extendedKeyUsage = clientAuth,serverAuth
subjectKeyIdentifier = hash

[ v3_ca ]
subjectKeyIdentifier	= hash
authorityKeyIdentifier	= keyid:always,issuer:always
basicConstraints = CA:true

[ crl_ext ]
authorityKeyIdentifier=keyid:always

Create a Certificate Authority keypair on Master

First generate CA private and public keys:

$ cd /etc/docker/
$ openssl genrsa -aes256 -out ca-key.pem 2048
$ openssl req -config openssl.cnf -new -x509 -days 3650 -key ca-key.pem -sha256 -out ca.pem

In order to protect your keys from accidental damage, you will want to remove their write permissions.

$ chmod -v 0400 ca-key.pem
$ chmod -v 0444 ca.pem

Use the CA to create a keypair for your Nodes on Master

Now that we have a CA, you can create a server key and certificate signing request (CSR) for each Node. We’ll create individual folders to contain the server and client key pairs for each Node

$ mkdir /etc/docker/node1
$ mkdir /etc/docker/node2
$ mkdir /etc/docker/node3

Make sure that “Common Name” (i.e., server FQDN or YOUR name) matches the hostname you will use to connect to your Node1:

$ cd /etc/docker/node1
$ openssl genrsa -out server-key.pem 2048
$ openssl req -subj "/CN=$NODE1_HOSTNAME" -new -key server-key.pem \
-out server.csr

Next, we’re going to sign the Node1 public key with our CA:

$ openssl x509 -req -days 3650 -in server.csr -CA /etc/docker/ca.pem -CAkey /etc/docker/ca-key.pem \
-CAcreateserial -out server-cert.pem -extensions v3_req -extfile /etc/docker/openssl.cnf

For the Shipyard master to communicate with Node1 using client authentication we’ll need to create a client key and certificate signing request:

$ openssl genrsa -out key.pem 2048
$ openssl req -subj '/CN=node1_client' -new -key key.pem -out client.csr

Then sign the Node1 client key as we did the server key.

$ openssl x509 -req -days 3650 -in client.csr -CA /etc/docker/ca.pem -CAkey /etc/docker/ca-key.pem \
-CAcreateserial -out cert.pem -extensions v3_req -extfile /etc/docker/openssl.cnf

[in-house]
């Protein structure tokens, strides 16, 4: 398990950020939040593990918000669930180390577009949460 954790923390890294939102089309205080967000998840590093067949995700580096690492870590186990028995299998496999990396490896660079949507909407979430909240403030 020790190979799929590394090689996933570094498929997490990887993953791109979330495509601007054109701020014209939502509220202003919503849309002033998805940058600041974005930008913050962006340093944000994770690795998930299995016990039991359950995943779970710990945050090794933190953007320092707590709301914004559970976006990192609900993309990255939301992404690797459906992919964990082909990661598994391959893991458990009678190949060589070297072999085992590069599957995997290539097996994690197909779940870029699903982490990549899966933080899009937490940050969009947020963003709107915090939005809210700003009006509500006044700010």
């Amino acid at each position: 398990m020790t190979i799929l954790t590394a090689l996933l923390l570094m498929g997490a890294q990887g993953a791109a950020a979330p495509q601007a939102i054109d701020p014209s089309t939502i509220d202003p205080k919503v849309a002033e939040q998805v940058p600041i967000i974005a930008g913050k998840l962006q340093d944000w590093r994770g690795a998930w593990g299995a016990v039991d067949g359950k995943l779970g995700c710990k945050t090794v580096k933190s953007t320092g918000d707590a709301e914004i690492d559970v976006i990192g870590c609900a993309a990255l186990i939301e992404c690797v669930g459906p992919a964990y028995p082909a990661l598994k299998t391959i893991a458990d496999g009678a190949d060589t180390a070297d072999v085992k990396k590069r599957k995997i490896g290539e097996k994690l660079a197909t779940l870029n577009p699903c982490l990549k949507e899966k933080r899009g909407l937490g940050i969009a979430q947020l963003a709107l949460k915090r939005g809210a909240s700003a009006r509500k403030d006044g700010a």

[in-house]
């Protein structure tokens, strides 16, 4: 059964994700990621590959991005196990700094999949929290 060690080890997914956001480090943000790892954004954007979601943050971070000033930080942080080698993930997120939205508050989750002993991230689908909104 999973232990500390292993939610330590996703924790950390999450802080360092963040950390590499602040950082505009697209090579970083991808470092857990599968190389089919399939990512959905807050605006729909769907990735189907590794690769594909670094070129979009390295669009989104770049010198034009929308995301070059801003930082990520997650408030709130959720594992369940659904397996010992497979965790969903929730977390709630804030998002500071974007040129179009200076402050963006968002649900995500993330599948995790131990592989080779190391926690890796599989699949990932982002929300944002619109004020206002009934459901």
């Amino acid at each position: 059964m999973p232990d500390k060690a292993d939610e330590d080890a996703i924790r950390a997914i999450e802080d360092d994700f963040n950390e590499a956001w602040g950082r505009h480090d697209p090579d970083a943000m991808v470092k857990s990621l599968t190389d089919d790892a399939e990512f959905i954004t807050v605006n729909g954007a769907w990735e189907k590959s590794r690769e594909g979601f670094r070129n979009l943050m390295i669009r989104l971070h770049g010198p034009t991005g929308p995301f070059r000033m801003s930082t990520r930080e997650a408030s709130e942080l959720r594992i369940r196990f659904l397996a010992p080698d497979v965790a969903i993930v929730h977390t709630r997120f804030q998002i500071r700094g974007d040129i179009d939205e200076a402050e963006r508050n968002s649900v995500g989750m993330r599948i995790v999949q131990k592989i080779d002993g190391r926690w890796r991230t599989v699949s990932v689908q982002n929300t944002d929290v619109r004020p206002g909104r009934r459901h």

After generating cert.pem and server-cert.pem for Node1 you can safely remove the two certificate signing requests:

$ rm -v client.csr server.csr

In order to protect your keys from accidental damage, you will want to remove their write permissions. To make them only readable by you, change file modes as follows:

$ chmod -v 0400 key.pem server-key.pem

Now that we have a server and client key pair for Node1 we have to follow the above instructions 2 more times, for Node2 and Node3 inside their respective folders.

Transfer the keys to the correct nodes

Now that we have all the key pairs that we need for each Node, we need to move them to the correct servers.

$ cd /etc/docker/node1 && \
scp /etc/docker/ca.pem server-cert.pem server-key.pem root@$NODE1_HOSTNAME:/etc/docker/

$ cd /etc/docker/node2 && \
scp /etc/docker/ca.pem server-cert.pem server-key.pem root@$NODE2_HOSTNAME:/etc/docker/

$ cd /etc/docker/node3 && \
scp /etc/docker/ca.pem server-cert.pem server-key.pem root@$NODE3_HOSTNAME:/etc/docker/

Configure the Docker daemon on the Nodes to use TLS by default

Now that the server key pairs have been copied to the Nodes, we need to configure Docker to use them. First lets stop the Docker daemon on the Node.

$ ssh root@$NODE1_HOSTNAME
$ service docker stop

Update your Docker daemon settings to use TLS. I’m using Ubuntu so my file is at /etc/default/docker.